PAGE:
When Martin Luther pinned his “95 Theses” to the door of the Wittenberg Castle church (as he is said by some religious historians to have done) in 1517, it was the final manifestation of a protracted and unsuccessful effort at convincing the Catholic Church to reform from within. It represented Luther’s break from the Church, and the genesis of the Protestant Reformation.
Martin Luther had been a devoted disciple of the Catholic Church, a monk and religious scholar who dedicated his life to practicing and teaching the central tenets of Christianity. What drove him away from the Catholic Church, however, was less theological than a matter of integrity or principle. Disgusted by the Church hierarchy’s practice of granting absolution in exchange for compensation – what became known as “the doctrine of indulgences” -- and disillusioned by the eminent fallibility he witnessed among his fellow men of faith, whose daily endeavors appeared increasingly divorced from the word and meaning of the Bible, he began to agitate for changes within the Church, including an end to the practice of selling absolution and an end to the veneration of human representatives of the Church. As Luther asked rhetorically in one of his “95 Theses,” “Why does not the Pope, whose wealth today is greater than the wealth of the richest Crassus, build the basilica of St. Peter with his own money rather than with the money of poor believers?” Such was the corruption within the Church, that a man of true faith and integrity found it impossible to remain inside it. The Bible, he wrote, was the word of God, not the sounds emanating from the mouths of corrupt clergy. As he declared during his trial before the Diet at Worms, “I cannot and will not recant anything, for to go against conscience is neither right nor safe. Here I stand, I can do no other, so help me God. Amen.”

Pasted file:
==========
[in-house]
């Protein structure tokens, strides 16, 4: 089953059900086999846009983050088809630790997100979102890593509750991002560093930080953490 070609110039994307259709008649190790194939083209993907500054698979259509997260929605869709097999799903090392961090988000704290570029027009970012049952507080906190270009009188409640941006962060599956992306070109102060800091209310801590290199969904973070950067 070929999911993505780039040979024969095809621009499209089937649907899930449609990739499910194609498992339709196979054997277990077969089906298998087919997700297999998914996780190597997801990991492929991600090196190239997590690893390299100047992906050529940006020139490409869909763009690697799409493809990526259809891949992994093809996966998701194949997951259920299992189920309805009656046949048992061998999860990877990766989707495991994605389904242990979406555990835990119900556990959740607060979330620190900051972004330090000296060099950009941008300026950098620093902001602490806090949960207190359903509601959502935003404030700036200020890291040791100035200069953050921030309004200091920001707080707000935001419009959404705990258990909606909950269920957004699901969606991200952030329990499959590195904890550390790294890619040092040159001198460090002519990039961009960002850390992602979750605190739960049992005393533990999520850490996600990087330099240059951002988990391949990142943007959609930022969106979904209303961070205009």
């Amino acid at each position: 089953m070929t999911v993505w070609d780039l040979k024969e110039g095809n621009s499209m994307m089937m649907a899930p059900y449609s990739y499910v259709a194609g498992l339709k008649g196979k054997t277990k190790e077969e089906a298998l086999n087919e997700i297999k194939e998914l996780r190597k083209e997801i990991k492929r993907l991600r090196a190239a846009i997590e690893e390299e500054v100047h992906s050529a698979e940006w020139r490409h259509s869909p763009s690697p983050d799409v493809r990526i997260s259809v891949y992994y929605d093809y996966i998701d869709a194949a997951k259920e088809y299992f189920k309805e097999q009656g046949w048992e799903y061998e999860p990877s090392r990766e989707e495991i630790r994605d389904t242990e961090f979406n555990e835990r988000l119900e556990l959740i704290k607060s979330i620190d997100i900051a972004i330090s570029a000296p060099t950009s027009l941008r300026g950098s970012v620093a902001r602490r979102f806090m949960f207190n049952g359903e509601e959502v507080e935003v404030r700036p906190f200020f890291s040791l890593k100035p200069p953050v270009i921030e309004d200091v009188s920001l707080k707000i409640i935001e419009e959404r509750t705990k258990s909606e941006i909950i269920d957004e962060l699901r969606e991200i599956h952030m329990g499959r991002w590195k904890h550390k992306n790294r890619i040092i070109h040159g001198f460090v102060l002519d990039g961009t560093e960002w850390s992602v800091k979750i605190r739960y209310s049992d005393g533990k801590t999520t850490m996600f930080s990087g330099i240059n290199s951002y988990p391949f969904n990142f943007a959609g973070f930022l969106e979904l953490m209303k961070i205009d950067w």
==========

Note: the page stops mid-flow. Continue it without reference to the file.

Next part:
Such was the significance of Luther’s break with the Church and his indictment of its practices that Pope Leo X issued a rebuttal to the “95 Theses” and Emperor Charles V presided over his trial at Worms in 1521. Luther stood steadfast, however, and survived the wrath of the Holy Roman Empire.